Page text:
Why Trimming Your Dogs Nails Are So Important

Short Nails By Summer!

Our new nail trim program will take your dog from "talons" to "terrific" in just a few "short" months!

So many dog owners are unaware that their dog needs regular nail trims! And if that doesn't happen, the result can be dangerously long nails that:

  • Cause unequal pressure on the toes which results in the nail beds becoming sore and tender.
  • Are prone to splitting and/or splintering. This is the equivalent of a human hangnail and is extremely painful, and can sometimes require a trip to the vet for sedation, pain medication, and a procedure to pull the hangnail.
  • Don't allow the dog to use his pads for traction, causing slippage on hardwood or tile floors. Or they'll adapt by walking gingerly to prevent that from happening.
Nail care is especially important in our older dogs, and critical if a dog has arthritis or other structural issues like hip dysplasia, ACL tears/repairs, or is overweight.


Keeping your dog's nails at an acceptable length also protects you! Have you ever:

  • Been scratched by your dog after he jumps up on you? And in summer, it's even worse when you're wearing shorts….
  • Had clothes (or furniture) rip when your dog jumps up?
  • Overgrown nails can also get caught on things potentially causing a nail to be torn from their paw. Especially common with dewclaws, a nail everyone forgets about until it's curling back into the dog's foot or pulled out because it was caught on something.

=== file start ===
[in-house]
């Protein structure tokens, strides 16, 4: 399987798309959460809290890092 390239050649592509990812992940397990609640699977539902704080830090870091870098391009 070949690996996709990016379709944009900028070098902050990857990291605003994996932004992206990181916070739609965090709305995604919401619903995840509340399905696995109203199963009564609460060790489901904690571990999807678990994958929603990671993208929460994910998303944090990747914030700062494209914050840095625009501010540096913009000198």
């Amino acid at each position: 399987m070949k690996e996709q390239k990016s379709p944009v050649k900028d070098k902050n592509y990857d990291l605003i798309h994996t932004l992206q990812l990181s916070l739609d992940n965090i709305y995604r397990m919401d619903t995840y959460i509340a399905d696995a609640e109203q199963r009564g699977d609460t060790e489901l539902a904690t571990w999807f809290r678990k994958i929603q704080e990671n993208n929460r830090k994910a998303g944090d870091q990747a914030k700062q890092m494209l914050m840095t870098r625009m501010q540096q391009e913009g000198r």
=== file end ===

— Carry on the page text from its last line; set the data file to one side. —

Still not convinced? Then put yourself in your dog's "paws" by trying this:

  1. Tap your nail on whatever hard surface you're near right now. A table, your laptop, the wall, anything hard will do. Do you feel the discomfort in your nail bed?
  2. Now do it a few more times - with more force! - and that's an example of what your dog feels every time he walks on the tile, the floor, and pavement with long nails. It's called a "nail strike" and it hurts.

And, before you ask: "No. Most dogs cannot file their nails down simply by going for walks." The exception to that rule are dogs that spend all day in concrete kennel runs, racing/pacing back and forth, which likely does not apply to any of your dogs.

I can hear some of you saying "Well, that's why I take my dog to the groomer!" or "My vet trims my dog's nails". Cool, but unless you take your dog to the vet or groomer a few times a month for this procedure until the nails are really short, every few months is NOT enough. 

And also, trims are effective ONLY if the groomer really cuts (or grinds!) the nails back. Don't even bother with the semi-worthless "tip trim"….

We know our students want their dog's nails to be short and healthy, but they're not always able to create (and maintain) them, which is where we come in.

Join the KSDT Nail "Revolution", and we'll help you get your dog's nails where they were meant to be: Seen and not heard.